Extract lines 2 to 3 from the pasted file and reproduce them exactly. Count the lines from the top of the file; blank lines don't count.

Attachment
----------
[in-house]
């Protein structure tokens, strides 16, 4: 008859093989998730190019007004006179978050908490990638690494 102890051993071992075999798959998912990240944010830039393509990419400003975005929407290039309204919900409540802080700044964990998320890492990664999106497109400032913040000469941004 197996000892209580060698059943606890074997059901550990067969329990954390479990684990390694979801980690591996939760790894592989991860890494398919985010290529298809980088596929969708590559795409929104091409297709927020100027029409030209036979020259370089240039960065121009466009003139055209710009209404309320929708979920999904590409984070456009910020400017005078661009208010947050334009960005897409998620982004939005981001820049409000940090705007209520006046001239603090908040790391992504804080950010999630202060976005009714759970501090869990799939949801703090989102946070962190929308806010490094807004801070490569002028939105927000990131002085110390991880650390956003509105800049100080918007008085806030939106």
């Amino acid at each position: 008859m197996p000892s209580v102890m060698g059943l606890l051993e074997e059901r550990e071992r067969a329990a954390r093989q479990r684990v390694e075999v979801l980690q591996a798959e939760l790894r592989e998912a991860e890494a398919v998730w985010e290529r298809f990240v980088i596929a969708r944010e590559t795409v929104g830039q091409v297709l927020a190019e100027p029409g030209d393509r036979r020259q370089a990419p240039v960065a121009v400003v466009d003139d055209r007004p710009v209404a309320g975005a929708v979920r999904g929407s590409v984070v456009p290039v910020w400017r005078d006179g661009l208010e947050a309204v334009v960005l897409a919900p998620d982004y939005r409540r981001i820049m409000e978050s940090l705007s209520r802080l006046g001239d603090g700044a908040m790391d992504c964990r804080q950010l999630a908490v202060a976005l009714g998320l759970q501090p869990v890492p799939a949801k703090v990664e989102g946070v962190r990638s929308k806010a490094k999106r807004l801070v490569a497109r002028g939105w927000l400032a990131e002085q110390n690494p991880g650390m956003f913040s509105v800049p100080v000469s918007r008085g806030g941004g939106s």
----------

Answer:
């Protein structure tokens, strides 16, 4: 008859093989998730190019007004006179978050908490990638690494 102890051993071992075999798959998912990240944010830039393509990419400003975005929407290039309204919900409540802080700044964990998320890492990664999106497109400032913040000469941004 197996000892209580060698059943606890074997059901550990067969329990954390479990684990390694979801980690591996939760790894592989991860890494398919985010290529298809980088596929969708590559795409929104091409297709927020100027029409030209036979020259370089240039960065121009466009003139055209710009209404309320929708979920999904590409984070456009910020400017005078661009208010947050334009960005897409998620982004939005981001820049409000940090705007209520006046001239603090908040790391992504804080950010999630202060976005009714759970501090869990799939949801703090989102946070962190929308806010490094807004801070490569002028939105927000990131002085110390991880650390956003509105800049100080918007008085806030939106």
């Amino acid at each position: 008859m197996p000892s209580v102890m060698g059943l606890l051993e074997e059901r550990e071992r067969a329990a954390r093989q479990r684990v390694e075999v979801l980690q591996a798959e939760l790894r592989e998912a991860e890494a398919v998730w985010e290529r298809f990240v980088i596929a969708r944010e590559t795409v929104g830039q091409v297709l927020a190019e100027p029409g030209d393509r036979r020259q370089a990419p240039v960065a121009v400003v466009d003139d055209r007004p710009v209404a309320g975005a929708v979920r999904g929407s590409v984070v456009p290039v910020w400017r005078d006179g661009l208010e947050a309204v334009v960005l897409a919900p998620d982004y939005r409540r981001i820049m409000e978050s940090l705007s209520r802080l006046g001239d603090g700044a908040m790391d992504c964990r804080q950010l999630a908490v202060a976005l009714g998320l759970q501090p869990v890492p799939a949801k703090v990664e989102g946070v962190r990638s929308k806010a490094k999106r807004l801070v490569a497109r002028g939105w927000l400032a990131e002085q110390n690494p991880g650390m956003f913040s509105v800049p100080v000469s918007r008085g806030g941004g939106s």